I was studying to be a PRIEST but instead became a bodybuilding star until a tragic twist stopped me competing
A FORMER champion bodybuilder has spoken out about how they were struck down in their prime and almost died after a horror health battle.
Mike Francois, 58, a former National Champion and Arnold Classic champion, was one of the rising stars of bodybuilding in the 1990s – often seen as the sport’s golden age.
His path to weightlifting glory was very different to most, as the Ohio native originally trained to be a priest.
In fact, he was in the final year of his eight years of seminary study when he fell in love with a girl, abandoned his holy orders, and turned instead to his other passion, bodybuilding.
He was famous for the huge amount of mass he stacked onto his 5ft8in frame, as well as his remarkable symmetry and proportions.
After exploding onto the scene in the early 1990s, Mike seemed destined to become one of the all-time greats following a string of successes.
He placed seventh at the 1995 Mr Olympia, also winning the Arnold Classic and Night of Champions that same year.
To this day, he remains the only bodybuilder to win in his first four pro shows.
But in 1997, the fit and healthy 32-year-old was struck down by a horror disease which left him confined to a hospital bed.
In 2013, Mike told journalist John Meadows about his horror experience with ulcerative colitis.
He said he first suffered symptoms of the digestive disease back in 1996, but they became more pronounced in 1997.
“I was hospitalised three weeks prior to the Mr Olympia in 1997,” he said. “I kept it completely quiet from everyone except my wife.”
Although he struggled through the show, he performed poorly and was put on medicines to try and treat the condition.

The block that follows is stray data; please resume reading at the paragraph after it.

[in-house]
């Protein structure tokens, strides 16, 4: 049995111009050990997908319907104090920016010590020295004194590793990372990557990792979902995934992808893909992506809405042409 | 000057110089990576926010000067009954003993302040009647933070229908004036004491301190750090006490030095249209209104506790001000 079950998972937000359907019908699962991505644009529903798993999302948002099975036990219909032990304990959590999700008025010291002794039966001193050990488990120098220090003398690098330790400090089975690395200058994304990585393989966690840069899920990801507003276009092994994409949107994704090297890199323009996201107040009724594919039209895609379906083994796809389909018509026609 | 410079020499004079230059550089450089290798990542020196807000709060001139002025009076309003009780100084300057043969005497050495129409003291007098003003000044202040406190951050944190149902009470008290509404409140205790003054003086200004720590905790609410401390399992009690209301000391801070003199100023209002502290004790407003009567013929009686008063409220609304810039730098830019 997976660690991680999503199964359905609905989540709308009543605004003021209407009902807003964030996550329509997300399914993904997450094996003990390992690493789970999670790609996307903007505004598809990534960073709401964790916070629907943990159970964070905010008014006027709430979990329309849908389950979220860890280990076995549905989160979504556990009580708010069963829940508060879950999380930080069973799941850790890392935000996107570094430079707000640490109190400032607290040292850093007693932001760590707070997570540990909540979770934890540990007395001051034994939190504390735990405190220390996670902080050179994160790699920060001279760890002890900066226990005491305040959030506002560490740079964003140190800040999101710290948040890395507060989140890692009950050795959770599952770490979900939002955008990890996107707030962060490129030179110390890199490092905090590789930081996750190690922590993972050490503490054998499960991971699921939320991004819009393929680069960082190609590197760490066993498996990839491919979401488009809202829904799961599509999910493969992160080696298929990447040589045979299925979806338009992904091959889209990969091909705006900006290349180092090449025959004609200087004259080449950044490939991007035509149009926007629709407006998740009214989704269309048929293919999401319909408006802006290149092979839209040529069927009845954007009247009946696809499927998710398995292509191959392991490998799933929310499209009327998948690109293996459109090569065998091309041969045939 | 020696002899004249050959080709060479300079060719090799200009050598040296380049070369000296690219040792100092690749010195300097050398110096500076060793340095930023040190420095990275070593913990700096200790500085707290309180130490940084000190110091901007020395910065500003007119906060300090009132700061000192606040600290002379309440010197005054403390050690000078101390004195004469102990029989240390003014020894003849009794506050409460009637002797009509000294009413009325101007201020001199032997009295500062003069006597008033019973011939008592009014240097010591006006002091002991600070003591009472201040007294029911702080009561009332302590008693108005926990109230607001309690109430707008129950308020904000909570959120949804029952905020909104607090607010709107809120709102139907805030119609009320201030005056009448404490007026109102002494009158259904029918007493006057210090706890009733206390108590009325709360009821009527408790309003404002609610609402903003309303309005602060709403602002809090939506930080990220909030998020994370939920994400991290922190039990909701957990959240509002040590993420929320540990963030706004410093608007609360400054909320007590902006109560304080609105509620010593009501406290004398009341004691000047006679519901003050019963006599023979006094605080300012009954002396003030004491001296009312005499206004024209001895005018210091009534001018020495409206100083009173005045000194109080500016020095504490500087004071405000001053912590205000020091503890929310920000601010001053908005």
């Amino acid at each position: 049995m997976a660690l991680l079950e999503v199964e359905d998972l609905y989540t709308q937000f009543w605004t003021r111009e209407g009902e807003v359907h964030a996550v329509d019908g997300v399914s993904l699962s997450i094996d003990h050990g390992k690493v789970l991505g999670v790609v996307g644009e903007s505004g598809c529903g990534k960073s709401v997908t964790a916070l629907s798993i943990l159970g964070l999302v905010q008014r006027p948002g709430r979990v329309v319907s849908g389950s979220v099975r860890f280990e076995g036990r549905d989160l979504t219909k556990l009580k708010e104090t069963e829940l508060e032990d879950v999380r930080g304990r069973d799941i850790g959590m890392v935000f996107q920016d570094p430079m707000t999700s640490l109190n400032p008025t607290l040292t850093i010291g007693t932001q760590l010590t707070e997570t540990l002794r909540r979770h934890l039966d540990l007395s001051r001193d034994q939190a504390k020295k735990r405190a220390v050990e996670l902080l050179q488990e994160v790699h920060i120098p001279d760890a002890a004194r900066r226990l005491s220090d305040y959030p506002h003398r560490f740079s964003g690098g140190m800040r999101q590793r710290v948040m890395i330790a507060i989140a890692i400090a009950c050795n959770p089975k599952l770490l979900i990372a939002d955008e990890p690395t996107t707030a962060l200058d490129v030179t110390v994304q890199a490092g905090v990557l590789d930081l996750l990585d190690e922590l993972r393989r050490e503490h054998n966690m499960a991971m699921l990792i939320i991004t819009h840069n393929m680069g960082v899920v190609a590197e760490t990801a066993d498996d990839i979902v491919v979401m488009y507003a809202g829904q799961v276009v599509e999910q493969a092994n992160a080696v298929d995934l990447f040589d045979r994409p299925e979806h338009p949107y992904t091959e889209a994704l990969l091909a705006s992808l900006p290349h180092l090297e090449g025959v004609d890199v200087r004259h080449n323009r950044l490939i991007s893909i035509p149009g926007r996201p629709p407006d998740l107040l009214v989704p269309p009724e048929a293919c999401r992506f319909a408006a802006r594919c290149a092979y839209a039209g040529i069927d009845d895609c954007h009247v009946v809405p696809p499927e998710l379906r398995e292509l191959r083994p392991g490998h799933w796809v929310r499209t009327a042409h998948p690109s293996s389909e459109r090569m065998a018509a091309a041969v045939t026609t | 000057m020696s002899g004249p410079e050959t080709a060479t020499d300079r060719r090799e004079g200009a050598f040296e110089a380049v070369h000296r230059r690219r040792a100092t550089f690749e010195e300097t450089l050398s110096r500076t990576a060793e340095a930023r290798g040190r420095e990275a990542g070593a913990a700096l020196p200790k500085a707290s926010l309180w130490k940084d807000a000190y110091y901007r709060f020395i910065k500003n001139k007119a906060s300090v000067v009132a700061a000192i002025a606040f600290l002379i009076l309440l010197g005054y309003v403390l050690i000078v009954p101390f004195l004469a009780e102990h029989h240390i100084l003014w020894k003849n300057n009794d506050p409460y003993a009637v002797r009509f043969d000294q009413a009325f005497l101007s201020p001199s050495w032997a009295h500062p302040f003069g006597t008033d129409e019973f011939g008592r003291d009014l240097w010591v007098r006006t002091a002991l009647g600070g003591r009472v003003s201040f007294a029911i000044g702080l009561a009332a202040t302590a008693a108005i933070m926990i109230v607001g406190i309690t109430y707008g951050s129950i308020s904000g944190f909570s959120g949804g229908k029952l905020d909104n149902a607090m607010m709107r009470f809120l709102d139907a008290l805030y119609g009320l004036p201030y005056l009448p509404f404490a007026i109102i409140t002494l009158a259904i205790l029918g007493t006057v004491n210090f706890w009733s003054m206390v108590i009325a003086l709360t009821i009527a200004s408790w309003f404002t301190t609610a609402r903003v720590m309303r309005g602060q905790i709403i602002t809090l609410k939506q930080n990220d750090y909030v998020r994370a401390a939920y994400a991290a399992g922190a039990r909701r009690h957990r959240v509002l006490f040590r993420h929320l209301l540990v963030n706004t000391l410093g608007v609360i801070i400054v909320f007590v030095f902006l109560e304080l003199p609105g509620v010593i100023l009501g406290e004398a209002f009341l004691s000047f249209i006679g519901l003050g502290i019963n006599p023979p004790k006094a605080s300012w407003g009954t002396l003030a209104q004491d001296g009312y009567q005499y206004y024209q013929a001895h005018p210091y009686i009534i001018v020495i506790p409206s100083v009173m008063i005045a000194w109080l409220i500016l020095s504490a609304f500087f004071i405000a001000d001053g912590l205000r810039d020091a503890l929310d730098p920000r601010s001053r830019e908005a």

But although doctors gave him the all-clear to compete in the Arnold in the spring of 1998, one week before, he was rushed to hospital again.
“Eventually (I) had my colon removed a few days later,” he said. “In a second surgery 12 weeks later that year to reattach my small intestine, I ran into many complications and actually was in an induced coma for a week or so.”
I was given my last rites twice by a priest and my family was told by my doctors that my life was in God’s hands
On top of ulcerative colitis, Mike also found out he had disseminated intravascular coagulation (DIC), a rare but serious condition that causes abnormal blood clotting throughout the body’s blood vessels.
Among the complications from his range of diseases were pneumonia and even total organ failure.
Mike’s family were even warned to prepare for his death, and a priest was called to his hospital bed.
He went on: “I later learned that I was given my last rites twice by a priest and my family was told by my doctors that my life was in God’s hands and that they had done all they could do.”
Mike said of his experiences: “It taught me that life is short and one should value each and every day.”
Although his bodybuilding competing days were over, Mike has recovered well and still looks remarkable today.
He is a certified personal trainer and International Federation of Bodybuilding (IFBB) professional.
His Ohio-based company, Francois Fitness Consultants, designs customised fitness programs for people of all abilities.
Mike has also written a number of articles on weight training and nutrition and was inducted into Joe Weider’s Muscle & Fitness IFBB Hall of Fame.
In the 2013 interview, Mike also discussed his early life, and how he made the switch from preaching to pumping iron.
He originally got a football scholarship at Iowa State, but after tearing his ligaments during a game in high school senior year, he was forced to give up the sport.
After prayer and introspection, Mike decided his true calling was to be a priest, so he entered to seminary at Loras College in Dubuque, Iowa.
At this time, he also lifted weights as a way to stay in shape after he could no longer play football.
After graduating from Loras in 1987, he was assigned to the Josephinum Seminary in Columbus, Ohio, a four-year program of study on top of the four years he had already spent studying to become a priest.
Mike said: “During my seventh year of the eight, I met a girl, fell in love and didn’t return for my final year and ordination.”
With the extra time on his hands, Mike dedicated his life to bodybuilding and, that same year, he decided to compete in his first bodybuilding competition.
In 1993, he turned pro and his life changed forever.
Speaking about his regrets to journalist Lori Kurtzman, Mike said: “I never got to finish what I started.”
With his remarkable work ethic and excellent genetics, there is no doubt in many people’s minds that he would have been one of the top in the sport were it not for a cruel twist of fate.
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